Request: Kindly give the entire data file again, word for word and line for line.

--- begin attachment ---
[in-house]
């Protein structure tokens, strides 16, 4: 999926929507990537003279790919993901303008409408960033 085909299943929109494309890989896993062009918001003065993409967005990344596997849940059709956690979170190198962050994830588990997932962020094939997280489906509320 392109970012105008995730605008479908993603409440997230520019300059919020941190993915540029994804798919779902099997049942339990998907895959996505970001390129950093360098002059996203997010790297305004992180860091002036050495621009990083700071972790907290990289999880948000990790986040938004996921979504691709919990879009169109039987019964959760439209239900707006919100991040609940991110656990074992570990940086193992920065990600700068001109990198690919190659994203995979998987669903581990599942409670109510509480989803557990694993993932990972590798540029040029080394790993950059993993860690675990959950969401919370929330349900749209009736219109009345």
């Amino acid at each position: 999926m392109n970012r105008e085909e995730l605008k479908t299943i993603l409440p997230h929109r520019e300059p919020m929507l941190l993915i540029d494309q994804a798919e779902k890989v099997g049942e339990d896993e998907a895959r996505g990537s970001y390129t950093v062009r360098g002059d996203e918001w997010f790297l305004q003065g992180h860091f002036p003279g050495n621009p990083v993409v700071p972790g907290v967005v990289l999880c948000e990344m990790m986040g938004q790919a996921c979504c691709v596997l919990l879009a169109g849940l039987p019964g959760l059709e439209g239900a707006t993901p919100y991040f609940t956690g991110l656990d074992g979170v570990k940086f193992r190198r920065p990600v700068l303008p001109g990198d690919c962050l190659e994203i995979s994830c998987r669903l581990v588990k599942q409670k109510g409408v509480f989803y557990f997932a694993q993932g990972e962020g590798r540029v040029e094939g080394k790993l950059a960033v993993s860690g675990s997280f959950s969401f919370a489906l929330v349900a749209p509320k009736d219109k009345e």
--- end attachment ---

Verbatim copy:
[in-house]
């Protein structure tokens, strides 16, 4: 999926929507990537003279790919993901303008409408960033 085909299943929109494309890989896993062009918001003065993409967005990344596997849940059709956690979170190198962050994830588990997932962020094939997280489906509320 392109970012105008995730605008479908993603409440997230520019300059919020941190993915540029994804798919779902099997049942339990998907895959996505970001390129950093360098002059996203997010790297305004992180860091002036050495621009990083700071972790907290990289999880948000990790986040938004996921979504691709919990879009169109039987019964959760439209239900707006919100991040609940991110656990074992570990940086193992920065990600700068001109990198690919190659994203995979998987669903581990599942409670109510509480989803557990694993993932990972590798540029040029080394790993950059993993860690675990959950969401919370929330349900749209009736219109009345």
């Amino acid at each position: 999926m392109n970012r105008e085909e995730l605008k479908t299943i993603l409440p997230h929109r520019e300059p919020m929507l941190l993915i540029d494309q994804a798919e779902k890989v099997g049942e339990d896993e998907a895959r996505g990537s970001y390129t950093v062009r360098g002059d996203e918001w997010f790297l305004q003065g992180h860091f002036p003279g050495n621009p990083v993409v700071p972790g907290v967005v990289l999880c948000e990344m990790m986040g938004q790919a996921c979504c691709v596997l919990l879009a169109g849940l039987p019964g959760l059709e439209g239900a707006t993901p919100y991040f609940t956690g991110l656990d074992g979170v570990k940086f193992r190198r920065p990600v700068l303008p001109g990198d690919c962050l190659e994203i995979s994830c998987r669903l581990v588990k599942q409670k109510g409408v509480f989803y557990f997932a694993q993932g990972e962020g590798r540029v040029e094939g080394k790993l950059a960033v993993s860690g675990s997280f959950s969401f919370a489906l929330v349900a749209p509320k009736d219109k009345e």